Defense Advanced Research Projects AgencyAbout UsHistory and Timeline

Where the Future Becomes Now

The Defense Advanced Research Projects Agency was created with a national sense of urgency in February 1958 amidst one of the most dramatic moments in the history of the Cold War and the already-accelerating pace of technology. In the months preceding the official authorization for the agency’s creation, Department of Defense Directive Number 5105.15, the Soviet Union had launched an Intercontinental Ballistic Missile (ICBM), the world’s first satellite, Sputnik 1, and the world’s second satellite, Sputnik II… More

Geographic Synthetic Aperture Radar
1996
The Geographic Synthetic Aperture Radar (GeoSAR) program was an airborne radar-based project for simultaneously mapping foliage canopies along with the terrain underneath the canopies. Begun in 1996, the program outfitted a commercial Gulfstream II business jet with a dual-band (P-band and X-band), dual-sided, interferometric mapping radar, designed to efficiently map wide-areas in a single pass of the aircraft.
Schottky IR Imager
1996
From 1973 to 1980, DARPA funded efforts that reduced to practice a totally new concept for obtaining infrared (IR) images of targets. In Desert Strom, warfighters use such imagers to locate tanks and other military equipment buried in the sand. To continue to advance the technology, DARPA funded R&D for a new generation of IR imagers in the mid-90’s.
Soldier 911
1996
SOLDIER 911 is a personal emergency radio that monitors the position of the wearer, and if the soldier approaches a restricted area, the radio alerts the soldier and his or her chain of command. The radio also contains an emergency call button whereby the wearer can call for immediate assistance (hence the “911” name), and a geolocation network report-back system. SOLDIER 911 responded to an immediate need identified in 1995 by the Commander-in-Chief (CINC), Europe, to alert peacekeepers in Macedonia when they were approaching the Serbian border.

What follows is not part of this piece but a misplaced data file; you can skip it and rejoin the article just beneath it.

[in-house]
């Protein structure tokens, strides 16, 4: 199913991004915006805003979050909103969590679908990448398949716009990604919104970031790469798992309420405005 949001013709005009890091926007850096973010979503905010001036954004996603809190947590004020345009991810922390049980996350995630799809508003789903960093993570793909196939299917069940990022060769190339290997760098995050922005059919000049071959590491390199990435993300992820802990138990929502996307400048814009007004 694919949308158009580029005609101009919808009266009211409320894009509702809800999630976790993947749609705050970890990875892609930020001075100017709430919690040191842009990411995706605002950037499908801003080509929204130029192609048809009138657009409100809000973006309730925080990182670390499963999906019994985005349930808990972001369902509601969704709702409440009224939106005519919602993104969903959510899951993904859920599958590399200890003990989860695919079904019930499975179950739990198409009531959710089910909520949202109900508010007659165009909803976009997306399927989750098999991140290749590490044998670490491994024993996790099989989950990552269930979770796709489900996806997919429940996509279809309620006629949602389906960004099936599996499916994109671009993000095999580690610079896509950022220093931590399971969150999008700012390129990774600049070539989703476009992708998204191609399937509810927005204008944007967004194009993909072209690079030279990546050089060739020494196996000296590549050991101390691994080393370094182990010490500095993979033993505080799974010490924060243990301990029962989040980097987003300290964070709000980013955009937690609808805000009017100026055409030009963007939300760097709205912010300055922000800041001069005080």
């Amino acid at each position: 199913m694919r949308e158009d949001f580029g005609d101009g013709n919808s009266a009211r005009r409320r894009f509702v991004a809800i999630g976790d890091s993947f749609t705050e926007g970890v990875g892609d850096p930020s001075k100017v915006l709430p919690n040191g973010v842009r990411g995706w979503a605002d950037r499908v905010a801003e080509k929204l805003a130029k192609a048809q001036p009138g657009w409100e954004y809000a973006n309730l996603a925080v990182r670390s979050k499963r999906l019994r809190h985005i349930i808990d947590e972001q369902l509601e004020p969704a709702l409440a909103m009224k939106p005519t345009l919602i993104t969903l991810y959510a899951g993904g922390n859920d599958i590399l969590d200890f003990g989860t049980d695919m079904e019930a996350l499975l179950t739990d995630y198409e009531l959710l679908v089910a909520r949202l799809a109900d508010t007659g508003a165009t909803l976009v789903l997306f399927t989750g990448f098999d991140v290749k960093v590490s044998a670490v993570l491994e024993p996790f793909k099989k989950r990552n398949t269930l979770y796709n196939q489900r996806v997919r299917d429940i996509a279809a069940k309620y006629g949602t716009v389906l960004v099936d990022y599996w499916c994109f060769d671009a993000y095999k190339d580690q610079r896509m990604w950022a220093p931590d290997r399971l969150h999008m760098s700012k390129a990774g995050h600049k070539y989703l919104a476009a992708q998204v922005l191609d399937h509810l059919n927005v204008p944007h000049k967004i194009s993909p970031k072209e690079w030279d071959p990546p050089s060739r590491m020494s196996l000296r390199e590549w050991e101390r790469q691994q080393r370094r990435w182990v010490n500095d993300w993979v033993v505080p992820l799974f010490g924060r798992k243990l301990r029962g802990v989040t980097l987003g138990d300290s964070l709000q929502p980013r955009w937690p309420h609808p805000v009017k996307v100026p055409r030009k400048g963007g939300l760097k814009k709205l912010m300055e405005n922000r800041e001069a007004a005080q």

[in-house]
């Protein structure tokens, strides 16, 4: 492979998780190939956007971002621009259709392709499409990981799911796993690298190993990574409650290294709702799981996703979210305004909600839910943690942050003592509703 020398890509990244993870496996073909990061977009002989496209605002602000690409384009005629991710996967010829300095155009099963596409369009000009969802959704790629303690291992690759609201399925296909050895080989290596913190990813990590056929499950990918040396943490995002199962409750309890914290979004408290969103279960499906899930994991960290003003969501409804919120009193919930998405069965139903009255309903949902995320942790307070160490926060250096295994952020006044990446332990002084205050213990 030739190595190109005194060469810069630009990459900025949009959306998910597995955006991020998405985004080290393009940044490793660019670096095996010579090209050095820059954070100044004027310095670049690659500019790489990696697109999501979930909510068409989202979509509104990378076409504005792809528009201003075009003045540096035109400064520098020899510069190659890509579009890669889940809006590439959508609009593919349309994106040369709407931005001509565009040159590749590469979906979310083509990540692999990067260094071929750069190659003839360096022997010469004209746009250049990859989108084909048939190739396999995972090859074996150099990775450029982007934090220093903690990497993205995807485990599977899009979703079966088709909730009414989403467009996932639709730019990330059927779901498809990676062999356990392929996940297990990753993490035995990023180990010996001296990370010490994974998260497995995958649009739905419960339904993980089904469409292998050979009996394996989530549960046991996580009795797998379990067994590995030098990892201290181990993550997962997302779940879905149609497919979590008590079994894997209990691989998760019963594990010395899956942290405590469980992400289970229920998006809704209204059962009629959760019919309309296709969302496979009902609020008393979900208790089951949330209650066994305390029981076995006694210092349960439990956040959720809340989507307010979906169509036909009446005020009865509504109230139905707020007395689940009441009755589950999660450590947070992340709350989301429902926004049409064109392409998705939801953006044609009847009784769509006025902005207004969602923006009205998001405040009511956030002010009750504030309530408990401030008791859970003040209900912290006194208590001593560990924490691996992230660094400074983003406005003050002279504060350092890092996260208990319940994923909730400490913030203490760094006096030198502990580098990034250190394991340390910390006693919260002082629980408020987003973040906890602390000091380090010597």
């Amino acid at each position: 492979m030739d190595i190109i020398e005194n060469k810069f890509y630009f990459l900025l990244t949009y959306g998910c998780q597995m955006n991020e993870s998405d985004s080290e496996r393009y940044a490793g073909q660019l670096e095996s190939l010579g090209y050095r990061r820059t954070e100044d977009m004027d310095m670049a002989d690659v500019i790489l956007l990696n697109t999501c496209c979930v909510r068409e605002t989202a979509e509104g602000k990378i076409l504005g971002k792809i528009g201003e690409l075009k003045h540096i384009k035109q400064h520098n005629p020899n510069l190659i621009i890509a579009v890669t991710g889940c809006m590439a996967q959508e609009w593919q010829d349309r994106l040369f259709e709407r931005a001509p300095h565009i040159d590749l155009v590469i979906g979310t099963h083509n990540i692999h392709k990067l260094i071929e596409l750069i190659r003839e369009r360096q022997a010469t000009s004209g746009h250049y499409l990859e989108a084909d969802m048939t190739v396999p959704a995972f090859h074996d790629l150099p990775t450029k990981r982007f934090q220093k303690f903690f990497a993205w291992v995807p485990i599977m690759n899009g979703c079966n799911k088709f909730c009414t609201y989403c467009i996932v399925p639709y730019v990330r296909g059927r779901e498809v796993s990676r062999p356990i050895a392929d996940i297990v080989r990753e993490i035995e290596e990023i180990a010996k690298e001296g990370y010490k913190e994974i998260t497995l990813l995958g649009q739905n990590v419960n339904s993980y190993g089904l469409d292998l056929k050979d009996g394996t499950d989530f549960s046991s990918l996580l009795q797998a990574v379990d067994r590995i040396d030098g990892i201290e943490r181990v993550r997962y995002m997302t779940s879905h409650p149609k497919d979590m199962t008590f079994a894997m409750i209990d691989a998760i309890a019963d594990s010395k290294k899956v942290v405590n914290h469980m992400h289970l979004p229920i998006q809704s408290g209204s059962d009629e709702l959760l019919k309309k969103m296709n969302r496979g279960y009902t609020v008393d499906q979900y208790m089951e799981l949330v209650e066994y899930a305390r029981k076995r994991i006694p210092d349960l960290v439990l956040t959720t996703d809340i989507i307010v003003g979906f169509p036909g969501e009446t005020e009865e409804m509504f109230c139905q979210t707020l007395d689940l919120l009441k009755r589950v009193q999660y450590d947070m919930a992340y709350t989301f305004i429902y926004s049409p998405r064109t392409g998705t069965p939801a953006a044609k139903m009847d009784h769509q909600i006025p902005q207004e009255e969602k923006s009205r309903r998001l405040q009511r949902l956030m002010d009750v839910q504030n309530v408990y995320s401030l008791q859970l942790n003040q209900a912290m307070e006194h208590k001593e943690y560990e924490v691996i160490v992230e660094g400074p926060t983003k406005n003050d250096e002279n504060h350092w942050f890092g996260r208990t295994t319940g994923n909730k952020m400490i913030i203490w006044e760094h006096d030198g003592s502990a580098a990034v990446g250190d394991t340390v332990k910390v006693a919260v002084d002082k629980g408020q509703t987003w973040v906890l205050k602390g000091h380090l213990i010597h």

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Head-Mounted Displays
1997

With an eye on the future of wearable computers and other technologies that can assist warfighters in daunting acts of multi-tasking, DARPA initiated programs to develop head-mounted displays to enable soldiers to view information with unprecedented ease and efficiency.

Miniature Air-Launched Decoy
1999
In 1999, the first flight test associated with the Miniature Air-Launched Decoy (MALD) program, which begun in 1995, took place. With origins in the tradition of metal radar-confusing chaff dropped from aircraft, the point of MALD was to develop a small, inexpensive decoy missile to counter air defense measures.
PicoSAT
2000
DARPA initiated a microsatellite program featuring extremely small microelectromechanical systems (MEMS) radio frequency (RF) switches. The first picosat mission, launched on January 26, 2000, demonstrated MEMS RF switches operating on a pair of tethered satellites, each one weighing just over one pound. The program demonstrated how constellations of small satellites could work together in the future with dramatically reduced size and power requirements.
High-Productivity Computing Systems
2002
DARPA established its High-Productivity Computing Systems (HPCS) program, with a goal of revitalizing supercomputer research and markets, and incubating a new breed of fast, efficient, easier-to-use and affordable machines. DARPA made initial grants to five key players: IBM, Cray, Hewlett-Packard, Silicon Graphics, and Sun Microsystems.
Personal Assistant That Learns (PAL)
2002
Through its Personalized Assistant that Learns (PAL) program, DARPA created cognitive computing systems to make military decision-making more efficient and more effective at multiple levels of command; reduce the need for large command staffs; and enable smaller, more mobile, and less vulnerable command centers. DARPA worked with military users to refine PAL prototypes for operational use, and with the defense acquisition community to transition PAL technologies into military systems.
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